When the 19th Amendment finally passed the Senate, Marie Stuart Edwards, Peru, IN said: "... we rejoice that this has come just now to the women of America at the dawn of this wonderful reconstruction period. Women are to “sit in” at the remaking of the world. I believe women will bring to our body politic an independence of action, a clarity of thought, unhampered by precedents, and an inspired desire to vote for the best interests of human society. We are calling on all women of the state to study, to carry through their plans for educational work along civic and citizenship lines. We are urging them to put loyalty to humanity, loyalty to country and to state above all ideas of party loyalty, since these new voters have yet to participate in party councils.
“I am glad to see this amendment pass. I am anxious to see it ratified. Most of all, am I anxious to see this great new force in action.
Marie Stuart Edwards, 4 Jun 1919

Friday, March 19, 2021

Of Independent Citizenship and Enemy Aliens

One of the first things the League of Women Voters went to work on was independent citizenship for married women. It was to undo the 1907 Expatriation Act[1] by which a US born woman was stripped of her US citizenship, adopting her husband’s upon marrying a foreign man who was not naturalized.

Be it enacted by the Senate and House of Representatives of the United States of America in Congress assembled…

Sec. 2 – That any American citizen shall be deemed to have expatriated himself when he has been naturalized in any foreign state in conformity with its laws, or when he has taken an oath of allegiance to any foreign state.

Sec. 3 – That any American woman who marries a foreigner shall take the nationality of her husband.  At the termination of the marital relation she may resume her American citizenship, if abroad, by registering as an American citizen within one year with a consul of the United States, or by returning to reside in the United States, or, if residing in the United States at the termination of the marital relation, by continuing to reside therein…

Approved March 2, 1907[2]

It was confusing enough that foreign men could vote in Indiana…

if they had filed their “first papers”, meaning if they had declared their intention to become naturalized, and if they had lived

- in the country for a year,

- in Indiana for 6 months,

- 60 days in the township

- and 30 days in the precinct.

Adding insult to injury, many of these men, who for one reason or another had failed to finish the naturalization process, were required to register as ‘enemy aliens’ in February 1918.  Their wives would have to follow suit in June 1918.  Few of these registrations still exist. I have found none in Miami County so far.  I was able to find an example online at FamilySearch.org[3], and also at the National Archives page[4].

Men registered in February 1918 in Miami County. The process was likely the same for the women. They registered in June and the newspapers give details about their experience.

The women had 10 days during which to comply.  They were asked to bring 4 current photographs of themselves, and were required to fill out a 4 pages-long form in triplicate.

The questions asked

- about their birth

- when they emigrated,

- what ship they sailed on

- when and where they landed in America

- where all she had lived in the US

Each questionnaire included a page for finger-prints, along with the photograph.

Here is one of a Tipton, IN woman living in Kansas, married to a German. 

It gives a good idea of how much work and how much time it took to go thru the process.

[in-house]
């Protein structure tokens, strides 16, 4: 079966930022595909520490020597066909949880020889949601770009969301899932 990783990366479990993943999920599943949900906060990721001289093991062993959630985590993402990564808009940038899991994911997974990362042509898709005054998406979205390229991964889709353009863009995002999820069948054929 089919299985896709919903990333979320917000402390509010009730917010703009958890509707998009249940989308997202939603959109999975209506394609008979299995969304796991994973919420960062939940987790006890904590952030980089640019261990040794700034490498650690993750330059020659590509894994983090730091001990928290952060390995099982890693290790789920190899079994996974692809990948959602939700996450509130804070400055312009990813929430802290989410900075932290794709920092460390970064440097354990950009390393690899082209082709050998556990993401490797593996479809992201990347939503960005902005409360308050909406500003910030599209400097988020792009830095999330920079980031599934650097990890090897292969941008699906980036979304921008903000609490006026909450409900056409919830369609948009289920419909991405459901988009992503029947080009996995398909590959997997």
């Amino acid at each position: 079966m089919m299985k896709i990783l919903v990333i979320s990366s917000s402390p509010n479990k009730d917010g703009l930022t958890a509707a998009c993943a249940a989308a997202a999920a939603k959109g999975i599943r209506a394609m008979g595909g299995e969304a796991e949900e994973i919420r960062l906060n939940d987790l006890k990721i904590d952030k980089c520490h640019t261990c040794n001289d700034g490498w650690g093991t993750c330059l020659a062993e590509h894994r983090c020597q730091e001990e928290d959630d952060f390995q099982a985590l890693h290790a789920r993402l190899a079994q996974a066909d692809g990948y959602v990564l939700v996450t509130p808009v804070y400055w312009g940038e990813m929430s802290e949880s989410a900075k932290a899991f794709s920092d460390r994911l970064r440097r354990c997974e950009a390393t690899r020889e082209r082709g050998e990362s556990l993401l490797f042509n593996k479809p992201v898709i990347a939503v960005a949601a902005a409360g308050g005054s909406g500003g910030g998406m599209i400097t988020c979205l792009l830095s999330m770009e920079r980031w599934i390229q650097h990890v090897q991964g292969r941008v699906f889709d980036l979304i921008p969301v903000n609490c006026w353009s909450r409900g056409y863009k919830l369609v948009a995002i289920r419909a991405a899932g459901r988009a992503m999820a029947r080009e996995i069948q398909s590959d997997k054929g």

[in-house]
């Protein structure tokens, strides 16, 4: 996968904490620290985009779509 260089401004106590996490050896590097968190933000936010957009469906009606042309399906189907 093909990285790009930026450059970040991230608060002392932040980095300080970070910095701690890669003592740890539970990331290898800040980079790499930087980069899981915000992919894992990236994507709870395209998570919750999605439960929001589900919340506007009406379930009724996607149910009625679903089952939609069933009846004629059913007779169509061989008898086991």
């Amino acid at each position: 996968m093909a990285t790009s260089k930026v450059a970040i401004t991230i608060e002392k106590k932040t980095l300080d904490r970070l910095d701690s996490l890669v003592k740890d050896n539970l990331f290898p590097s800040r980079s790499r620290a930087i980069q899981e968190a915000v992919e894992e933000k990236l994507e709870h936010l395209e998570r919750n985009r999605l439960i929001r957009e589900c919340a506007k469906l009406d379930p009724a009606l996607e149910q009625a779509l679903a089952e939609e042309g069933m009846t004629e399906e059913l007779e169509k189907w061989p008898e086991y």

One filled questionnaire was sent to the federal government, another went to the state and the third remained on file at the local police station.

An identification card was then issued to each registrant, on which to paste the 4th photograph.

Registered ‘enemy aliens’ were not allowed to change addresses or move within the city without first getting a permit from the police station and this all had to be reported to the state and to Washington DC. No need to say many suffered great embarrassment and were rather angry. Many of these families had sons serving in the military or otherwise and yet they had to comply or risk imprisonment. It did however hasten the pace for some to finish their naturalization process once the war was over.

In Miami County, the newspapers reported that 82 men[5] and 69 women[6] registered.

At least 18[7] of these women were born in the US and 2 in the Allied nation of France:

-        Marie Ahnert, daughter of Henry Diller and Pearl Hinkle, born in Miami County, IN

-        Margaret Baltzli, daughter of Michael Sand and Eva Heinrich, born in France

-        Pauline Dallmon, daughter of Jacob Ginter and Frances, born in MN

-        Sophia Ehlers, daughter of Friedrich Hockelberg and Anna Johanna Scholtz, born in Woodville, IN

-        Theodora Henrietta Kemps, daughter of Gustave C Kemps and Charlotte Kurz, born in Peru, IN

-        Sophia Krathwohl, daughter of Fred Hager and Hannah Stark, born in France

-        Susanna Kuch, daughter of Samuel Troyer and Sarah Schrock, born in Salt Creek, OH

-        Catherine Lentz, daughter of Frank Eisbrenner and Anna Hannig, born in Peru, IN

-        Bertha Leithold, daughter of Herman Kemps and Henrietta Lang, born in Rochester, IN

-        Anna Lutz, daughter of Fred C Bulk and Dorothy Pohlman, born in IN

-        Anna B Pritz, daughter of Christopher Ploss and Anna Martha Stemler, born in Logansport, IN

-        Martha Richter, daughter of August Menzel and Amelia Bottel, born in Peru, IN

-        Helen Rudolph, daughter of Charles Lewis Ahnert and Marie Voit, born in Peru, IN

-        Clara Schantz, daughter of Frank Groeschel and Marie T. Feitz, born in Fort Wayne, IN

-        Augusta Schmidt, daughter of William Butzin and Sabina Eisbrenner, born in Peru, IN

-        Emma Schmidt, daughter of Ferdinand Schmidt and Anna Wendt, born in Peru, IN

-        Ernestine Strominger, daughter of Henry Conradt and Marguerite Finster, born in Peru, IN

-        Maud Weinke, daughter of Dewitt Latham and Rachel E. Taylor, born in Peru, IN